India Open 2019: Having put gut troubles behind him, HS Prannoy fends off Jan O Jorgensen to enter quarters

New Delhi: Last year, during the BWF World Championships in July-August, HS Prannoy felt something wrong with his gut. He would get hungry often, and the oesophagus felt congested with food. At first, he shrugged off the problem, but the gastroesophageal reflux issue persisted. As ambiguity clouded diagnosis, Prannoy continued to struggle on the circuit — Thursday's three-game win over Denmark's Jan O Jorgensen sent Prannoy to his maiden quarter-final since the Championships.

"I could hardly play. I was really struggling in the PBL and I could not find the issue. I knew there was some problem, but I thought I will get better if I train better or change some medication. Eventually, I had to come back to basics and start all over again. Slowly, things started falling into place and I could co-relate so many things that were happening," he said.

 India Open 2019: Having put gut troubles behind him, HS Prannoy fends off Jan O Jorgensen to enter quarters

File photo of HS Prannoy. AP

The 26-year-old switched multiple doctors, none of whom could identify or address his condition. He then decided to skip this year's Badminton Nationals in Guwahati and flew to the USA to see a doctor. Still far from prime fitness, Prannoy is nevertheless happy to be able to compete again.

At the ongoing India Open, he first beat Thailand's Kantaphon Wangcharoen in three games on Wednesday, before getting the better of Jorgensen in another three-setter. The first match kept him on the court for 68 minutes; the second lasted 67 minutes.

"I am slowly getting back to full fitness. It has been a while since I last played such long matches and it feels good to be on the winning side. The body will slowly get used to playing long matches," the World No 24 said.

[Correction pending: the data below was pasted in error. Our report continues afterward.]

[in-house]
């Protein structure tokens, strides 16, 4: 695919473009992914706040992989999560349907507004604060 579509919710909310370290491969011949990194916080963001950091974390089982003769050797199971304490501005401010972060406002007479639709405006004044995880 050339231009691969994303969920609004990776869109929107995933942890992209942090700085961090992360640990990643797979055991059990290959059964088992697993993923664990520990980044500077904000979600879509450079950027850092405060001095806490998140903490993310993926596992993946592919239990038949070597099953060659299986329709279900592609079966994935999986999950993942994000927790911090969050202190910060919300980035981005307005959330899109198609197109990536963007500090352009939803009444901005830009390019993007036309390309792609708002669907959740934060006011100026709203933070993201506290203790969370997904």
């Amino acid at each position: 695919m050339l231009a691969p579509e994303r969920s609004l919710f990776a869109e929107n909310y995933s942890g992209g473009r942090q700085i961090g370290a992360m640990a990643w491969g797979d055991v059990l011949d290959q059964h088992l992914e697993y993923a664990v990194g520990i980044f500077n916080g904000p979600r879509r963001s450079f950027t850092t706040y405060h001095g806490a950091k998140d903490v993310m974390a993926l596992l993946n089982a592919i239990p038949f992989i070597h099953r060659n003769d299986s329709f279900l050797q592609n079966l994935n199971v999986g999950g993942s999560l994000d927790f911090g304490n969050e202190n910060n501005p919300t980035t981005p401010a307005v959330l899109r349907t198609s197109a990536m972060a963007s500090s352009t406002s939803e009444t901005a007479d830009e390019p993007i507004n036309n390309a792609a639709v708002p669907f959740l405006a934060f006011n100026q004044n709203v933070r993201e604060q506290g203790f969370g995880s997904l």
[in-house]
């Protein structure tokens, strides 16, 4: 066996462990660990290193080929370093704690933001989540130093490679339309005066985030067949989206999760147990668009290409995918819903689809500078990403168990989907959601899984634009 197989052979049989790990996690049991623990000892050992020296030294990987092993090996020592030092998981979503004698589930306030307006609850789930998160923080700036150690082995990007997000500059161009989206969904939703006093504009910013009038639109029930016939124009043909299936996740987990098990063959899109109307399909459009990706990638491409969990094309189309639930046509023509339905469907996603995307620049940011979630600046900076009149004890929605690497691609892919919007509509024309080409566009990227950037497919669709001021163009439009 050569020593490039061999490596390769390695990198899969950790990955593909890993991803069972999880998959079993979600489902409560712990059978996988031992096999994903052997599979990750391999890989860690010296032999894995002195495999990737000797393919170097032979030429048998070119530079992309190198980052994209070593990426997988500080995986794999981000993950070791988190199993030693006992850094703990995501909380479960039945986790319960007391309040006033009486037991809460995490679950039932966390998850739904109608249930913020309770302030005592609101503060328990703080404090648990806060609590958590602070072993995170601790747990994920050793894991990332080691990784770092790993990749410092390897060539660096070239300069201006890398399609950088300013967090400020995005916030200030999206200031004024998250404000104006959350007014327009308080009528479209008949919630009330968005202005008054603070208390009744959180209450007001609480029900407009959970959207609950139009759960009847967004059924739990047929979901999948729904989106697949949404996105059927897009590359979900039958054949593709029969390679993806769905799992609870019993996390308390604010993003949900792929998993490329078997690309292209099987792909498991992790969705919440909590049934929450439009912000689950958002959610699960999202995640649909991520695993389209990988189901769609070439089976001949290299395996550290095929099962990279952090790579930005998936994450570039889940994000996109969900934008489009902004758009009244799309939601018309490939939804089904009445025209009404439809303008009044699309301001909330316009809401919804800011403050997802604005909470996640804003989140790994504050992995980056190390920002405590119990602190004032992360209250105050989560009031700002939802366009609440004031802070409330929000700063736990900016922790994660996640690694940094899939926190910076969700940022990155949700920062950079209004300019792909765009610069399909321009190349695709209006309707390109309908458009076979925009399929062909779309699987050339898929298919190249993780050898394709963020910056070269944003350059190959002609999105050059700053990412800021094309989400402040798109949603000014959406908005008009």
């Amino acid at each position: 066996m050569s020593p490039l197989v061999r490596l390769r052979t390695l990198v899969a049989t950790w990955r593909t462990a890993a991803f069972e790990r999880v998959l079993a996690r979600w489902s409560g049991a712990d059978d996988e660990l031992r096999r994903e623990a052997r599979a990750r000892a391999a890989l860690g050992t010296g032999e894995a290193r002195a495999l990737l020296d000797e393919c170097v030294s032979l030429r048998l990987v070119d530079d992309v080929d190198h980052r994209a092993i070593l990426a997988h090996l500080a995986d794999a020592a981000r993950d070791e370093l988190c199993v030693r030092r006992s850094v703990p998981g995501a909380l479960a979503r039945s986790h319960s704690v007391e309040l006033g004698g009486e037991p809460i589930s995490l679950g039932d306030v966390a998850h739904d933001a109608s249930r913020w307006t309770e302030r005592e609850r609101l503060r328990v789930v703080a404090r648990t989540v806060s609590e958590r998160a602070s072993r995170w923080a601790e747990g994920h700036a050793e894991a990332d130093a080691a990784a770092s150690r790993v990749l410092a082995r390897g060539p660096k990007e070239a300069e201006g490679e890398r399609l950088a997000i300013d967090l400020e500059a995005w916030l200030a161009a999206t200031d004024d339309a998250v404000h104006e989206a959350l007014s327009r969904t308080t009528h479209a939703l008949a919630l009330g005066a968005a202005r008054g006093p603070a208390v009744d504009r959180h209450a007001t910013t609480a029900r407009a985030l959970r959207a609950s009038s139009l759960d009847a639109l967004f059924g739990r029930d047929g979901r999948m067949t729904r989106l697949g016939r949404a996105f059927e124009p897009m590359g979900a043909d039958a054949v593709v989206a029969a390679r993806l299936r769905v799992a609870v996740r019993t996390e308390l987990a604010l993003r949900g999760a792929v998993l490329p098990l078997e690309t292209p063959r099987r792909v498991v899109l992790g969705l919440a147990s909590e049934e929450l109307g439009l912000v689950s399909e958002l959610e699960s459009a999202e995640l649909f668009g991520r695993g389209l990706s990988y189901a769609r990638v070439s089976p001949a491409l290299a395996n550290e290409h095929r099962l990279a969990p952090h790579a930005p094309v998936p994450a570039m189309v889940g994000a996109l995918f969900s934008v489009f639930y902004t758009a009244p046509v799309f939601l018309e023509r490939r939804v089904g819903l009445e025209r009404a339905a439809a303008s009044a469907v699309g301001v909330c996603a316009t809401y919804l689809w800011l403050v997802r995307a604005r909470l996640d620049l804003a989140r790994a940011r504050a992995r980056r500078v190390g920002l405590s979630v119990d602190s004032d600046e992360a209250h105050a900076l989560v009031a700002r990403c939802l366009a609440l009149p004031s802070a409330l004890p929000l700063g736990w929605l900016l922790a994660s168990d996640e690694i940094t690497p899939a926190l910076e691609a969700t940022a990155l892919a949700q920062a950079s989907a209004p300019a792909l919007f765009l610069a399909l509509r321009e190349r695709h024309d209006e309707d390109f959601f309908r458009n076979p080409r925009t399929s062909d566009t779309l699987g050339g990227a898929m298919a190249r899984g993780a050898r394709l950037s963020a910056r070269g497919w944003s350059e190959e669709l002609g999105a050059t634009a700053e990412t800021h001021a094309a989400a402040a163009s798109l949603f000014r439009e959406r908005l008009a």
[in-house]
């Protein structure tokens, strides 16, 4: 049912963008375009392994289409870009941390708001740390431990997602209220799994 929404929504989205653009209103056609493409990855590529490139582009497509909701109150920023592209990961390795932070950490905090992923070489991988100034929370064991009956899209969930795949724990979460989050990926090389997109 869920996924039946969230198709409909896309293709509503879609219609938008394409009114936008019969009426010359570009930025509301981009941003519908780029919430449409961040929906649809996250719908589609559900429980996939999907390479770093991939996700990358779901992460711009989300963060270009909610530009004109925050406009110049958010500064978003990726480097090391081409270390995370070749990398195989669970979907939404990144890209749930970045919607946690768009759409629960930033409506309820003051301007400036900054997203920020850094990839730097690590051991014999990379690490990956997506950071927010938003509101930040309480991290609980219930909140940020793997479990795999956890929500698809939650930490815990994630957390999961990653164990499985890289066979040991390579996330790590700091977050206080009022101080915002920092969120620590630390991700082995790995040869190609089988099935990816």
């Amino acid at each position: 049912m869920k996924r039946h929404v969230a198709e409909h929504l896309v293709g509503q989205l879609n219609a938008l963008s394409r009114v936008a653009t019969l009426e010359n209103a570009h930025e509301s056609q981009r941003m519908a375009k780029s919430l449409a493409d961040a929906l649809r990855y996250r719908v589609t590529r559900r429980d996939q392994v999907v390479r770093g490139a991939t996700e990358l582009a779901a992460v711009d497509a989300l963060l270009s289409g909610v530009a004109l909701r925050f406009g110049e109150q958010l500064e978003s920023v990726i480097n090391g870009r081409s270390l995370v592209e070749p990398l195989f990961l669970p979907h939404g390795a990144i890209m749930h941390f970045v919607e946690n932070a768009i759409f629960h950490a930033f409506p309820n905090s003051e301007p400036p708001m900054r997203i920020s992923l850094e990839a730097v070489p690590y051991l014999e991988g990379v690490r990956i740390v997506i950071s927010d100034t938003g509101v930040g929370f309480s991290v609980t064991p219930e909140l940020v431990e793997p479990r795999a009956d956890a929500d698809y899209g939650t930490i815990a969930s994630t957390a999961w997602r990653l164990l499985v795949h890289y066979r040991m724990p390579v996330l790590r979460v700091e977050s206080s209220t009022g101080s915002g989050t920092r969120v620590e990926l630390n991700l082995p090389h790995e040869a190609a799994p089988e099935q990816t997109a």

Prannoy's road to recovery required him to make a slew of lifestyle changes. His every activity, the shuttler said, is closely monitored by the coaches and team's physios.

"It is good for me that I have started this year with a lot of changes in my training and other aspects of my game, plus my lifestyle, which had to change. There were a lot of changes related to my food, sleep and recovery. Right now, everything is monitored on a regular basis so that my coach and physio are aware of what I am doing," he said.

Among the first casualties of these changes were the things he loved to eat. He had to forego mushrooms, bacons, milk and eggs. While he didn't reveal what he is actually recommended to consume, Prannoy did inform that "these things were allergens and I had to get rid of them."

"These things irritate the gut in some people, and that is what causes all the issues with the body. Breathing is one thing that is related to the gut. When you have a gut infection, the food doesn't digest properly and you feel like it's not going down...the oesophagus tends to shut down...I could feel the food was not going down, and I was hungry all day," he said.

Another long haul

Thursday was another long haul for Prannoy, who beat World No 22 Jorgensen 21-19, 20-22, 21-17. The Dane, himself on a comeback trail post a heel injury, showed glimpses of his potential in the chastening loss, but Prannoy held his own.

The Indian unleashed a barrage of body smashes to amass crucial points and Jorgensen eventually fell short after a brave fight.

"He (Jorgensen) plays a lot of unorthodox strokes, and once he gets into a rhythm, he is difficult to stop. The idea was to keep the shuttle in play and go for the kill when the opportunity presented," Prannoy said.

Jorgensen rued missed chances and blamed unforced errors for his loss. "I gave away way too many easy points and didn't grab my chances. I hope to come back stronger," he said. With this result, Prannoy extended his all-win record against Jorgensen to 4-0 and booked a last-eight clash against another Dane, World No 4 Viktor Axelsen.

Updated Date: Mar 29, 2019 09:26:48 IST